Montreal Gazette, 26 November 1957, page 3
Maclean Chief Claims Tito ‘Fairly Successful’
Sir Fitzroy Maclean, the British soldier who dropped behind German lines in Yugoslavia by parachute during the Second World War to organize guerilla resistance said yesterday he believes Josip Brost Tito has been ‘fairly successful’ in maintaining Yugoslav independence.
Sir Fitzroy, who now sits in the House of Commons and is president of the Clan Maclean Association visited Montreal briefly en-route to New York. He returns Thursday to be guest of honour at the St Andrew’s Society Ball in the Windsor Hotel.
“I think since his break with the Russians, Tito’s main objective is to retain his independence. That I believe he has managed to do,” said Sir Fitzroy.
“Now, he is trying to have good relations with East and West and it is not always easy for him to do so.”
Sir Fitzroy advised Winston Churchill that all their support should go to the then unknown Tito. “Today, I think this was right, as I did then,” he said.
“I think it was always right militarily because my direct concern was to support anyone fighting the enemy. But since I think it has turned out to have been quite a wise decision politically, as well. I believe it showed Tito that it was possible for him to find help elsewhere than from the Russians without sacrificing his independence.”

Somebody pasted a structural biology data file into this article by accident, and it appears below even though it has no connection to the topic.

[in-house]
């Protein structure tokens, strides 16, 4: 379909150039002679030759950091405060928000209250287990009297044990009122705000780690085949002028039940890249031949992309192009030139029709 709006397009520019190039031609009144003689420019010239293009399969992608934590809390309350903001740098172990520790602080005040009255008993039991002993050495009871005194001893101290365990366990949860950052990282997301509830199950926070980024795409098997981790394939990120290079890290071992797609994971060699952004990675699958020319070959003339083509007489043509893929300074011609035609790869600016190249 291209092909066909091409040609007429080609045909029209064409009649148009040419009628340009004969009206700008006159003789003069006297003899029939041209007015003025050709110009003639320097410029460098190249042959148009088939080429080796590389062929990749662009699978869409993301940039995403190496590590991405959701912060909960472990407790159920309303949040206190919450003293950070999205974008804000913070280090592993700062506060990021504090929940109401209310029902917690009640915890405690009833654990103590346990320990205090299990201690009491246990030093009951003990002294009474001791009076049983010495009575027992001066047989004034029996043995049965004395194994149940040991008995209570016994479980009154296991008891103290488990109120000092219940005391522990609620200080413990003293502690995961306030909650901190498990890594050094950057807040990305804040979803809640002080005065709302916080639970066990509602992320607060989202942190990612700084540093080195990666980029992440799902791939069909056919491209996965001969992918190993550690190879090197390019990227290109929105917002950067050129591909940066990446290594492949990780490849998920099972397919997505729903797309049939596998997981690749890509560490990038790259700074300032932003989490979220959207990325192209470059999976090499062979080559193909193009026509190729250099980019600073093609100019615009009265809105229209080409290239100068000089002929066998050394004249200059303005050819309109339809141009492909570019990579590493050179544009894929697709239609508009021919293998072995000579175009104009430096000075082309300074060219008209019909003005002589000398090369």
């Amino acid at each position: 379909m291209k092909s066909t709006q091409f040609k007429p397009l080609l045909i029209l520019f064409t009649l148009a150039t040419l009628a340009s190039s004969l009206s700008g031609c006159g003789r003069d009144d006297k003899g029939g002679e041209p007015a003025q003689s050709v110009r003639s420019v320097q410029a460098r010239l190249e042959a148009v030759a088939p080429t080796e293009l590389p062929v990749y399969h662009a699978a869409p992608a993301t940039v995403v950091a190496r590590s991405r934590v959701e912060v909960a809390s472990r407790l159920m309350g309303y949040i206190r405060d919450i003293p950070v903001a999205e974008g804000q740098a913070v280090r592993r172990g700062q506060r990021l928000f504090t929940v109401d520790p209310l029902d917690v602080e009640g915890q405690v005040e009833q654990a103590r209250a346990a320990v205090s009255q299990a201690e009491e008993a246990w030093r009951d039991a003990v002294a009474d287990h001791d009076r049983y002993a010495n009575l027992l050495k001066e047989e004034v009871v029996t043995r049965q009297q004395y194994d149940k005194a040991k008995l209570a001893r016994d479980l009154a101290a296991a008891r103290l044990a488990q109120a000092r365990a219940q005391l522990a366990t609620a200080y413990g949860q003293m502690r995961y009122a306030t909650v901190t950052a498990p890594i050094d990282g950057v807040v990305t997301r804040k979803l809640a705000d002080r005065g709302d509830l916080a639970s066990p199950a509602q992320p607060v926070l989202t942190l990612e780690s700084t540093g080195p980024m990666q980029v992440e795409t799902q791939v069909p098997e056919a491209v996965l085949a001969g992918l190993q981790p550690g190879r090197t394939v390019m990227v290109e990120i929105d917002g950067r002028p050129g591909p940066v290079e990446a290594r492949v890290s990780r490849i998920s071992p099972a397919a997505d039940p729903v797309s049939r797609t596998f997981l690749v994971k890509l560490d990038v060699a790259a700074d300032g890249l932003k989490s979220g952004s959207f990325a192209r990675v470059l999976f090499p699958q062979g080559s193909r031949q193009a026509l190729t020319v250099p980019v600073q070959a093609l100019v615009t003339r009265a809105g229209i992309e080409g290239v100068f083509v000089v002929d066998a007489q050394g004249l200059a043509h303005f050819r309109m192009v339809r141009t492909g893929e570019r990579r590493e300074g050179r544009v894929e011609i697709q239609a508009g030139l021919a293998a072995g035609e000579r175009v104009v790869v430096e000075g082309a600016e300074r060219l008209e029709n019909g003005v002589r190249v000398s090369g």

The British MP, brigadier and author, arrived with Lady Maclean aboard Trans Canada Air Lines. They left shortly after for New York where a speaking engagement and two television appearances await Sir Fitzroy.
Ball officials meanwhile announced that Lady Maclean, a daughter of the 14th Baron Lovat, will wear a century-old tartan velvet dress found by her mother in an attic at Beaufort, the family manor recently.
Lady Maclean wore the dress at the Caledonia Ball in Paris and according to her, “It stood up quite well to the Dior gowns also being worn.”
Sir Fitzroy’s personal and clan flags arrive here via TCA this week.